I remember spec’ing out an Apple XRAID a few years ago which I filled with 14 400GB hard drives. At the time, it was the biggest and fastest volume I’d ever built. After putting those drives in RAID 5, I had around 2.4TBs per side. If memory serves me correctly, that rig cost around $15,000.

That was then.

This week, Western Digital sent us 6TB in its latest MyBook Studio Edition II for review.  It retails for about $549.  Obviously, this isn’t a professional rig like XRAIDs and the like, but if you want hard drive that is:

  • Super energy efficient
  • Quiet
  • Moderately speedy
  • Easy to setup
  • Around $500

…this external drive may be what you are after.  Read on for the details.

The MyBook Studio Edition II comes in a foot cube box and is the same size as most dual 3.5 inch hard drives out there.  This one however, is the first with two 3TB drives inside.

The two internal drives (see gallery below) are 3TB WD Caviar Green (specs/review) which can be had for about $188/ea

You’ve either got a massive 6GB RAID 0 striped volume (which is the default shipping config.) or two redundant 3TB drives in a RAID config.

The packaging includes a AC power (with UK adapter), a USB- mini USB cable and Firewire 400 and Firewire 800 adapters.  The enclosure is plastic and isn’t going to win any design awards.

The drive also has a eSATA port but my eval unit at least didn’t come with an eSata adapter.  That’s fine, most Macs won’t have a use for it.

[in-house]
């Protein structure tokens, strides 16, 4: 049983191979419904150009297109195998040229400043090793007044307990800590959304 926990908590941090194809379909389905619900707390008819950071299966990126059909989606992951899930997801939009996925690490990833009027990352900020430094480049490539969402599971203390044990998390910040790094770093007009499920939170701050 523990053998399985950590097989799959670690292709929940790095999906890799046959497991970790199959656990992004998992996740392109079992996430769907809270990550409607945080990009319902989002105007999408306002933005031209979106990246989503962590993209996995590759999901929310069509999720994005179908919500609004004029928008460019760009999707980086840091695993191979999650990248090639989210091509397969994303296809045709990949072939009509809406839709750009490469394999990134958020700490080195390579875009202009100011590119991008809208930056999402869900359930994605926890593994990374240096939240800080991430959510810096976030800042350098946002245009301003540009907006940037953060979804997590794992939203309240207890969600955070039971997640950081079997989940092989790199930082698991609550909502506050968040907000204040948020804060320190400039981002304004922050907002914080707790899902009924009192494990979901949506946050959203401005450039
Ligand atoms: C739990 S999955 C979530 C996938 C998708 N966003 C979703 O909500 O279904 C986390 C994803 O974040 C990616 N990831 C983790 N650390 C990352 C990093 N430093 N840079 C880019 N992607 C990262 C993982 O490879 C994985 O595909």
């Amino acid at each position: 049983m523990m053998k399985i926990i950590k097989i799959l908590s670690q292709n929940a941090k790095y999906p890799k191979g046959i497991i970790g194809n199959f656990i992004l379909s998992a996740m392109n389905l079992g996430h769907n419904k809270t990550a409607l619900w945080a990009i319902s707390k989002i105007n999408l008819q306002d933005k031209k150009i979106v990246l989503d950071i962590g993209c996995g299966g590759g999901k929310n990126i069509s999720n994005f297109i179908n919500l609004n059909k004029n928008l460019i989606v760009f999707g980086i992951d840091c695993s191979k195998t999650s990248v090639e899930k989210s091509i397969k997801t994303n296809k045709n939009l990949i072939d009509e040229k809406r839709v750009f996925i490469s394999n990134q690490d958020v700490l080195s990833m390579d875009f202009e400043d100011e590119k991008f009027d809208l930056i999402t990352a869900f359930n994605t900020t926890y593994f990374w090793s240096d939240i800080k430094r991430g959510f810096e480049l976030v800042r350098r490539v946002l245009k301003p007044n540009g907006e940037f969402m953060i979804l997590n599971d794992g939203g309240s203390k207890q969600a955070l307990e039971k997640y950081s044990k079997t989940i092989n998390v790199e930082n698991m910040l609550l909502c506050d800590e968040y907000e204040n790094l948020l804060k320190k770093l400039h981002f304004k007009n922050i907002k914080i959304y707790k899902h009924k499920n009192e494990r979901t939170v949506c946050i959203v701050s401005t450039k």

Installing the drive is dead simple which is great for novices.

(My personal philosophy is that you shouldn’t ever need to use a manual if you have basic knowledge of computers.  On this drive, except for finding the software to install the WD RAID manager, I didn’t need to look inside the box.)

It comes pre-formatted HFS+ RAID 0 which means you’ll have 6TB of space with which to work.  The default Mac setup is notable here.  PC users will have to format it to FAT32 or NTFS.

The downside of Striped RAID 0 is that if either internal drive fails, you lose all of your data.  That means you have double the probability of losing data as a normal drive – and that’s not something that everyone is comfortable with.  For some people who use this as a non-essential disk space however, this works fine and you can be on your way.

RAID 1 However, with this drive, you can also configure it as a RAID 1 redundant drives which might be better for important data.  That means both drives store mirror images of each other.  If one drive fails, your data is still safe.   With a RAID 1 configuration, you have a much less likely chance of losing your data.  To do this however, you’ll want to install Western Digital’s Drive Manager software which comes on a CD in the box before you plug in your drive.

Once installed, plug in the drive and you’ll get a tray item at the top right of your screen.   Select it and launch RAID Manager.  From there you’ll have 4 options.  Mac users will likely want to pick RAID 1 HFS+.

The drives will re-format for the new configuration.  For me it took about a minute.  The new 3TB drive pops up on the screen and you are ready to go.